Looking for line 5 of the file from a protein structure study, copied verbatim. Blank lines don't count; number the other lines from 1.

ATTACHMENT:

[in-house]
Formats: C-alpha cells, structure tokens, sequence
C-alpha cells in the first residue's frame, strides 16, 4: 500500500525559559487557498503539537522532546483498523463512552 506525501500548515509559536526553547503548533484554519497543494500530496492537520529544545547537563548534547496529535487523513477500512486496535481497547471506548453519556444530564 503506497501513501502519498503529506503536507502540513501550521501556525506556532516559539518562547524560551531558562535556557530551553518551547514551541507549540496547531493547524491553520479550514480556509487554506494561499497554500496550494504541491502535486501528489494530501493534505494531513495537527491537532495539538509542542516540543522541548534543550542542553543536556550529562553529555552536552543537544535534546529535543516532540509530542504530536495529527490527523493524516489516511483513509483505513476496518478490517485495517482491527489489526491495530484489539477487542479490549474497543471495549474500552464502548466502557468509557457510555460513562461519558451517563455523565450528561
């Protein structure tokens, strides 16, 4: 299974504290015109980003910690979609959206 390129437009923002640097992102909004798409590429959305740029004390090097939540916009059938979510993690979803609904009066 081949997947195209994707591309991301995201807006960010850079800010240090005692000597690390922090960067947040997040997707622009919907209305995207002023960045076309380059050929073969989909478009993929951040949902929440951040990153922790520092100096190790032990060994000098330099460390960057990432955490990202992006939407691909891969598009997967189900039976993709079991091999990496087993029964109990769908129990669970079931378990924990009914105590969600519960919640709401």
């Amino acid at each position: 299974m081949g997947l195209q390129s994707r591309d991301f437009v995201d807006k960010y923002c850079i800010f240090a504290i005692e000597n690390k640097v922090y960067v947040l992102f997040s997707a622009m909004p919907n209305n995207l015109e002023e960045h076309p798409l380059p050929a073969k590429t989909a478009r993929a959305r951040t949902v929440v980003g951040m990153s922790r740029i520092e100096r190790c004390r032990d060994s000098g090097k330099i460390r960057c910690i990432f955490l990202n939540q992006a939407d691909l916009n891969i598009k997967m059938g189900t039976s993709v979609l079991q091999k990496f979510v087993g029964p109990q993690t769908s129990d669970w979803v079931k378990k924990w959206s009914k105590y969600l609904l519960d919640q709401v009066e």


């Amino acid at each position: 299974m081949g997947l195209q390129s994707r591309d991301f437009v995201d807006k960010y923002c850079i800010f240090a504290i005692e000597n690390k640097v922090y960067v947040l992102f997040s997707a622009m909004p919907n209305n995207l015109e002023e960045h076309p798409l380059p050929a073969k590429t989909a478009r993929a959305r951040t949902v929440v980003g951040m990153s922790r740029i520092e100096r190790c004390r032990d060994s000098g090097k330099i460390r960057c910690i990432f955490l990202n939540q992006a939407d691909l916009n891969i598009k997967m059938g189900t039976s993709v979609l079991q091999k990496f979510v087993g029964p109990q993690t769908s129990d669970w979803v079931k378990k924990w959206s009914k105590y969600l609904l519960d919640q709401v009066e």